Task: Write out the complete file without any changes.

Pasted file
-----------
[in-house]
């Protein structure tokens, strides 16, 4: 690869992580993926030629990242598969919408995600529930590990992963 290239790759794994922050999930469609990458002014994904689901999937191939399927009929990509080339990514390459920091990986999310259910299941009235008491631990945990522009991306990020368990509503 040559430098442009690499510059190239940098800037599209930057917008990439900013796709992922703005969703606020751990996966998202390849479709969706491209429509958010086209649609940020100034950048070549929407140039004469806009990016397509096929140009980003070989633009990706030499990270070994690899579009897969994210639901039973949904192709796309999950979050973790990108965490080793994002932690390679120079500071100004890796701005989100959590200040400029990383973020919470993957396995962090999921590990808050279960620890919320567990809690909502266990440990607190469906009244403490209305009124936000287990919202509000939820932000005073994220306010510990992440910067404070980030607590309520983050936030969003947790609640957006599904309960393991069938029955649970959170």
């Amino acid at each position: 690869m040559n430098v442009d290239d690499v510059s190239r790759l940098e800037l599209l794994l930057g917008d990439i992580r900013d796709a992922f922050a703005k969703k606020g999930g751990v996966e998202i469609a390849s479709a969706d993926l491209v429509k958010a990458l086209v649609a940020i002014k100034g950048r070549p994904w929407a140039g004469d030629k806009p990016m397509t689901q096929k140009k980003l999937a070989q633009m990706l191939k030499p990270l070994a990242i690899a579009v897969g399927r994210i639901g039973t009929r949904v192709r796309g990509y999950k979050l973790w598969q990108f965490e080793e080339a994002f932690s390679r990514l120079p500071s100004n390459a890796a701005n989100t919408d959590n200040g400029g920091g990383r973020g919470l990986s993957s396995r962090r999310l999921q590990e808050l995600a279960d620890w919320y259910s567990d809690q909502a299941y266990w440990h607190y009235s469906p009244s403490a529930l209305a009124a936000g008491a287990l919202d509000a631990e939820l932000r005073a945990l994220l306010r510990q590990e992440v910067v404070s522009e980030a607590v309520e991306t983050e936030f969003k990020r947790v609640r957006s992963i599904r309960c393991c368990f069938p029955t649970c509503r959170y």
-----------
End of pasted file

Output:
[in-house]
């Protein structure tokens, strides 16, 4: 690869992580993926030629990242598969919408995600529930590990992963 290239790759794994922050999930469609990458002014994904689901999937191939399927009929990509080339990514390459920091990986999310259910299941009235008491631990945990522009991306990020368990509503 040559430098442009690499510059190239940098800037599209930057917008990439900013796709992922703005969703606020751990996966998202390849479709969706491209429509958010086209649609940020100034950048070549929407140039004469806009990016397509096929140009980003070989633009990706030499990270070994690899579009897969994210639901039973949904192709796309999950979050973790990108965490080793994002932690390679120079500071100004890796701005989100959590200040400029990383973020919470993957396995962090999921590990808050279960620890919320567990809690909502266990440990607190469906009244403490209305009124936000287990919202509000939820932000005073994220306010510990992440910067404070980030607590309520983050936030969003947790609640957006599904309960393991069938029955649970959170």
């Amino acid at each position: 690869m040559n430098v442009d290239d690499v510059s190239r790759l940098e800037l599209l794994l930057g917008d990439i992580r900013d796709a992922f922050a703005k969703k606020g999930g751990v996966e998202i469609a390849s479709a969706d993926l491209v429509k958010a990458l086209v649609a940020i002014k100034g950048r070549p994904w929407a140039g004469d030629k806009p990016m397509t689901q096929k140009k980003l999937a070989q633009m990706l191939k030499p990270l070994a990242i690899a579009v897969g399927r994210i639901g039973t009929r949904v192709r796309g990509y999950k979050l973790w598969q990108f965490e080793e080339a994002f932690s390679r990514l120079p500071s100004n390459a890796a701005n989100t919408d959590n200040g400029g920091g990383r973020g919470l990986s993957s396995r962090r999310l999921q590990e808050l995600a279960d620890w919320y259910s567990d809690q909502a299941y266990w440990h607190y009235s469906p009244s403490a529930l209305a009124a936000g008491a287990l919202d509000a631990e939820l932000r005073a945990l994220l306010r510990q590990e992440v910067v404070s522009e980030a607590v309520e991306t983050e936030f969003k990020r947790v609640r957006s992963i599904r309960c393991c368990f069938p029955t649970c509503r959170y």